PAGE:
August 26 to me swearing mad— Went on until 3 o’Clock then baited our horses and prepared; for a shower that was apparently nigh at hand, we went until sundown then pitched our tent in the grass and such rain and thunder and lightning I never before witnessed,— lay all night in the rain, our tent blew over. Friday 29 July we dried our things by the fire, and then went on about 25 miles, came to a village of the Pottawatamie’s about sunset found no body at home, went into the house of my guide his wife was dead and his son and wife were gone to the North on a Buffalo hunt,— we made a fire and got something to eat: late in the night there came four Indians and one old squaw, they brought some jerked venison and some half boiled corn. Saturday morning 30th. July we were sent for to the chief’s house we went the Indians, sqaws and children came from every quarter to see the man that had come with Neotanah, breakfast was ready for us as soon as we came in, this was the first time that I ever eat at a wigwam, amongst little and great, when the victuals relished as it did at this time, but this is easily accounted for Hunger will make any thing that is eatable taste good. Staid all day at the Chief’s house, my rifle seemed to be the great wonder amongst all, Indians and sqaws, it went the rounds from one to another, as if it had been one of the seven wonders of the world. This Indian town stands on the creek called the Pottawatamie Tour-se-paa; this creek is from three to eight rods wide and deep, and often overflows its banks— its length is 60 miles, and it empties into the 30 miles from Pottawatamie Town. Sunday 31st. Nothing this day transpired worth mentioning. About 3 o’Clock p.m. a delegate from the Pottawamie tribe returned from Iowa river, where he met in Council with 2 of the Sioux and 1 Winnebago. (he said the distance from the Pottawatamies to is 500 miles) Monday 1st. August 1843 this day I spent in looking up the creek for a mill seat and found one, and two beds of iron ore— Tuesday 2nd. This morning the chief of the warriors brought me two catfish and left them in the Wika up where I staid, I cooked half of one of them and it eat very good,— the Indians all are very kind to me, more so than I could expect. This tribe is some what scattered [HC 5:543] thro’ the Timber up and down the creek, but the main village or Town, stands on an eminence that overlooks the whole of the rest of the Indian habitations. It appears to be a healthy habitation, the water is good, and the climate wholesome, some considerable timber, though no very good sawing timber except basswood, Black Walnut, some cottonwood. This tribe have been here for six years— from Rock River. The Pottawatamies this side of the , they say, will number 2,000 men women and children. 34 miles from this Pottawatamie Town to the Council bluffs, 200 miles South lies Fort Leavenworth, and about the same distance South East lies — 100 miles North is a buffalo country where the Pottawatamies hunt and catch Buffalo. Wednesday August 3d. . Council met at 2 o’Clock: they own five millions of acres of land— last annuities the number was fifteen hundred and fifty two souls Council arose at sunset, when the decision was made that Neotanah should conduct me back again to the Agency in on the nearest and most convenient route; the head chief was to conduct me home, but in council a messenger arrived, and brought news that the superintendant of the Annuities had arrived at the garrison Leavensworth and the middle of August he would visit the chiefs at Council bluffs [p. 1699]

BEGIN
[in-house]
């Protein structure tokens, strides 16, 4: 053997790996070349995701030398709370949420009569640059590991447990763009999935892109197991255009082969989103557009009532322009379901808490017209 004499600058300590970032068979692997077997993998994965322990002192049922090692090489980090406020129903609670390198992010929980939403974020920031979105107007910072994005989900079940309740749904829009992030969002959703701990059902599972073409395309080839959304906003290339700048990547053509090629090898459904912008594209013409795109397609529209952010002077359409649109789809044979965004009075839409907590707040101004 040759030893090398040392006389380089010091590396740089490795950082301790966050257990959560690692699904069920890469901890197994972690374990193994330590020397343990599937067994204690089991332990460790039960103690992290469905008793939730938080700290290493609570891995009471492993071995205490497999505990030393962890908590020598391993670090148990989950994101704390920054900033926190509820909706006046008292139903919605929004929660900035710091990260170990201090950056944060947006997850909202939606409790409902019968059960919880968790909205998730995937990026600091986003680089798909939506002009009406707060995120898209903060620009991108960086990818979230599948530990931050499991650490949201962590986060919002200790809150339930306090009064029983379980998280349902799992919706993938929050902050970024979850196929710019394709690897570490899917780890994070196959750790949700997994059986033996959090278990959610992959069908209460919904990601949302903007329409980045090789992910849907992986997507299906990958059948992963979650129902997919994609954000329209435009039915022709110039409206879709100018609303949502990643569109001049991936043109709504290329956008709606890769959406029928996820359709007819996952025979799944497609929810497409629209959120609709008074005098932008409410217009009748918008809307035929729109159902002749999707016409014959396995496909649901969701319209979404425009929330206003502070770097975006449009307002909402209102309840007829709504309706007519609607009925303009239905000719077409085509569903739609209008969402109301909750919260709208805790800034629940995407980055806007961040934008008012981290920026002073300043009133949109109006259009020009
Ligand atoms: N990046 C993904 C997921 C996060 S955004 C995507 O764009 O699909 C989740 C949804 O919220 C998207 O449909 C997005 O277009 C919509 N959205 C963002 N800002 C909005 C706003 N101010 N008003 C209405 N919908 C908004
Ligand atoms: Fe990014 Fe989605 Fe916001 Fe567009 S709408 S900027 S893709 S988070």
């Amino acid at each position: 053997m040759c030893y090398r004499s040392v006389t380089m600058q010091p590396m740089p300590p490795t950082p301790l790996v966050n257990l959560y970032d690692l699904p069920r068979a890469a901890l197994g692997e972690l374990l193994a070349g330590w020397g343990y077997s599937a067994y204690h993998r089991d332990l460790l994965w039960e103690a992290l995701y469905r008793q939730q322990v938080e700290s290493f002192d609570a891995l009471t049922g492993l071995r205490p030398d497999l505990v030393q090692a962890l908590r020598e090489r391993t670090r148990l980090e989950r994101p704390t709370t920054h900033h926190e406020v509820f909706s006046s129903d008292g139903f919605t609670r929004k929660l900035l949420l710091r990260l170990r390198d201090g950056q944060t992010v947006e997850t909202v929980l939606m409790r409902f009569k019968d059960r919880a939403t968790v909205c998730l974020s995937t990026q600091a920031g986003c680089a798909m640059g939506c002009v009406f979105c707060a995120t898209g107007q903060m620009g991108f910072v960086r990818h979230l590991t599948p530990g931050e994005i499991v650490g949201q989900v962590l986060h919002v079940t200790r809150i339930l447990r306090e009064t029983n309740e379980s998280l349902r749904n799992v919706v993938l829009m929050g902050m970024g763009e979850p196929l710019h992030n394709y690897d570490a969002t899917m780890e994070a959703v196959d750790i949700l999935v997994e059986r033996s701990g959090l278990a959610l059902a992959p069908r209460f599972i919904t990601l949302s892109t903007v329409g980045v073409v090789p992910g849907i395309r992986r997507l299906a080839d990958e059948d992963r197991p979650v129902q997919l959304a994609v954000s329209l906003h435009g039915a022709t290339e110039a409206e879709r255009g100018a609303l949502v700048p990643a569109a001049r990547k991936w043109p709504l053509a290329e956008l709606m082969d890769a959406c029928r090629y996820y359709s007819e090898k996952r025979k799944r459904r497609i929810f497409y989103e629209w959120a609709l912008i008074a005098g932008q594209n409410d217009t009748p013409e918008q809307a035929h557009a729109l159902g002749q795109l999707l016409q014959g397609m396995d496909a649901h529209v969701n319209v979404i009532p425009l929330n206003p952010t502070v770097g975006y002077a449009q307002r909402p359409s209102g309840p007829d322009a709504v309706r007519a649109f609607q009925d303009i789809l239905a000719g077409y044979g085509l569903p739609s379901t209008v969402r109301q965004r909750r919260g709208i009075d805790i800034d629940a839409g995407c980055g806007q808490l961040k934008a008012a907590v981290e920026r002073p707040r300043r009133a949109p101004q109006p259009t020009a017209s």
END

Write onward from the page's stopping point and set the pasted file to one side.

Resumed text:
Page 1699